Simons Symposium: Monday

Today was the first day of the 2012 Simons Symposium on Analysis of Boolean Functions. We had five speakers today.

First, I spoke about a few of the open problems mentioned in the below post. David Ellis also contributed the following open problem at the end of the session: Given any $A \subseteq \{0,1\}^n$ of fixed cardinality $a$, Harper’s Edge Isoperimetric inequality tells us the maximum the edge boundary $|\partial A|$ is minimized when $A$ is the first $a$ strings in lexicographical order. Now suppose $\partial A|$ is at most the minimal value plus $\ell$. Is it true that $A$’s symmetric difference from the nearest minimizer has cardinality at most $\ell$? Failing that, at most $O(\ell)$? Several other people had open problems they wanted to discuss, but we were running low on time; I think/hope we will have another open problems session later in the week.

Next up was Madhu Sudan who gave a survey on testing of linear and affine-invariant properties of functions ${\mathbb F}_q^n \to {\mathbb F}_q$, described some connections to coding theory, and mentioned several interesting open problems. Full details will be in the scribe notes (which will hopefully be posted soon), but one interesting open problem I remember was: Suppose $P$ is a linear and affine-invariant property of functions ${\mathbb F}_{2^n} \to {\mathbb F}_2$ which contains (but does not equal) the set of degree-1 polynomials, and is contained in (but does not equal) the set of degree-2 polynomials. If $P$ is testable with constantly many queries, is it true that $P$ is “sparse”; i.e., $|P| \leq \mathrm{poly}(q^n)$? (I hope I got that question right.)

Following Madhu was Avi Wigderson, who talked about a problem with applications in many different areas: matrix scaling. Here one is given a nonnegative matrix $A$ and the task is to find multipliers for each of the rows and columns so that the resulting matrix $B$ is doubly-stochastic (or at least, arbitrarily close to doubly-stochastic). The relevant theorem, first proved by Sinkhorn in 1964, is that this is possible if and only if $A$’s permanent is strictly positive. Avi proved this result via the simplest imaginable algorithm: scale the rows of $A$ so that it’s stochastic, then scale the columns so that it’s stochastic, then do the rows again, and the columns again, etc. This algorithm works in the limit, but is not efficient; on the other hand, Avi, Nati Linial, and Alex Samorodnitsky gave an efficient algorithm for finding the multipliers.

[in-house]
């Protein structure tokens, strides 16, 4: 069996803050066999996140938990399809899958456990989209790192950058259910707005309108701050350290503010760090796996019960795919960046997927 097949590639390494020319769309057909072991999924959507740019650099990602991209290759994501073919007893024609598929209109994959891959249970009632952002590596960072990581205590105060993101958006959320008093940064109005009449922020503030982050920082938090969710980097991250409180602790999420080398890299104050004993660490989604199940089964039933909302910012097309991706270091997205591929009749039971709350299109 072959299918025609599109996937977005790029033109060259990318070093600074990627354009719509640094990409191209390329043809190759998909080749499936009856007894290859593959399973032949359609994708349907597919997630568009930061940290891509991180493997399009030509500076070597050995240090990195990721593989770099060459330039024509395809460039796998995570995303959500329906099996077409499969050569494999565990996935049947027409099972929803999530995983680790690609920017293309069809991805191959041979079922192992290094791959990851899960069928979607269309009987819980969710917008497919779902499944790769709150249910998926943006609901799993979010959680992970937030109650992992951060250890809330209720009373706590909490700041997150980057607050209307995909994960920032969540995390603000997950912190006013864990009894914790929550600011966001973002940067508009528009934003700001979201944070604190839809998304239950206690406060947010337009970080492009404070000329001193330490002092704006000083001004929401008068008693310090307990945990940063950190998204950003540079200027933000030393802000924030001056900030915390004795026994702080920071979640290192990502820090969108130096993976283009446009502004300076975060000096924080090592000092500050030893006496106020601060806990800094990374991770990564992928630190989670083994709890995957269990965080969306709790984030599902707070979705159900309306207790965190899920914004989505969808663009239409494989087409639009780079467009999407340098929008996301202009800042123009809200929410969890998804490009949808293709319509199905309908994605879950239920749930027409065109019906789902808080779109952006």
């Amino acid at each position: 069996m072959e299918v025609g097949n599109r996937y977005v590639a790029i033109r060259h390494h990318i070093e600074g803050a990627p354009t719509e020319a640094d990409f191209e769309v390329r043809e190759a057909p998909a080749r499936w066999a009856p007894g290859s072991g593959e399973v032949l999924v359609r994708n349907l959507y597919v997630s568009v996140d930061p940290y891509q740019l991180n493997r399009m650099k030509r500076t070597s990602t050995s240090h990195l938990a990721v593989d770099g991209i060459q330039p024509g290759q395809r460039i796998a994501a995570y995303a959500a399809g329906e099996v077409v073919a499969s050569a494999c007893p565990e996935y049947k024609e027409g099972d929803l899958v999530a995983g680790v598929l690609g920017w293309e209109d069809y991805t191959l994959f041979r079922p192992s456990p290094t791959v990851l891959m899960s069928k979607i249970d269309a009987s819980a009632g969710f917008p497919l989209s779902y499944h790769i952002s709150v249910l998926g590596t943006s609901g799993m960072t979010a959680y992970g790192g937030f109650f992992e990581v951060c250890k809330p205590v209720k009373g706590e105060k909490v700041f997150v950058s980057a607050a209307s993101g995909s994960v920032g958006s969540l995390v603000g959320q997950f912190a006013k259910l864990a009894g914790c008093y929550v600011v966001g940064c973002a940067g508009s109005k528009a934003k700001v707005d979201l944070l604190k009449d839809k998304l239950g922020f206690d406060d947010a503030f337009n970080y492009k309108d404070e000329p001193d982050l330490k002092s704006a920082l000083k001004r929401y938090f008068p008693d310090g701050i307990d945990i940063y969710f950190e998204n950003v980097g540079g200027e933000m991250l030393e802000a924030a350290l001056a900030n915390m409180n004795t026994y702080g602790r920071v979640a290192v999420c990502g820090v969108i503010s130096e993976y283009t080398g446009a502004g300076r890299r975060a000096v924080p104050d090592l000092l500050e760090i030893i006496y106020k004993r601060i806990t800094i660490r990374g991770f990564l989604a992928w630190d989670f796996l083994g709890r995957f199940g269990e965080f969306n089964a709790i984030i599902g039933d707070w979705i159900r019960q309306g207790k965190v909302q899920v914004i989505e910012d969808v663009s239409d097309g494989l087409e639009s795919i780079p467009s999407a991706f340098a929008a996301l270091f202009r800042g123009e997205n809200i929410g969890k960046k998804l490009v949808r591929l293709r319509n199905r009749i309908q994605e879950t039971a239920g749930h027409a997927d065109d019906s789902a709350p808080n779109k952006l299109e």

The next speaker was Rocco Servedio. He talked about recent joint work with Anindya De, Ilias Diakonikolas, and Vitaly Feldman on the “Chow parameters problem”. It is an old, easy theorem of Chow that if $f$ is a linear threshold function (LTF) then no other boolean function $g$ can satisfy $\widehat{f}(S) = \widehat{g}(S)$ for all $|S| \leq 1$. Thus given the degree-0 and degree-1 Fourier coefficients of an LTF, in principle one can recover the LTF. However the proof of Chow’s theorem is nonconstructive. Rocco described how to give a nearly optimal, efficient (approximate) solution to this LTF reconstruction problem by combining a variety of tools from Fourier analysis, linear algebra, probability, and learning theory.

Our last speaker was Alex Samorodnitsky. Alex reviewed some known combinatorial and analytic edge-isoperimetric statements about the boolean cube; he then moved on to talk about the quest to obtain sharp constant in the KKL and Talagrand influence theorems. He suggested that to get sharp constants we need to investigate statements which are fundamentally about combinatorics of the boolean cube rather than analysis of Gaussian space. He presented a couple of concrete conjectures which would lead to sharp constants for the Talagrand influence theorem.

Rocco Servedio lecturing on Chow Parameters

Daniel Kane, like the rest of us, amused by the wildlife at Caneel Bay

Shachar Lovett betting El Mossel (not pictured) that scalable quantum computers will exist in 20 years

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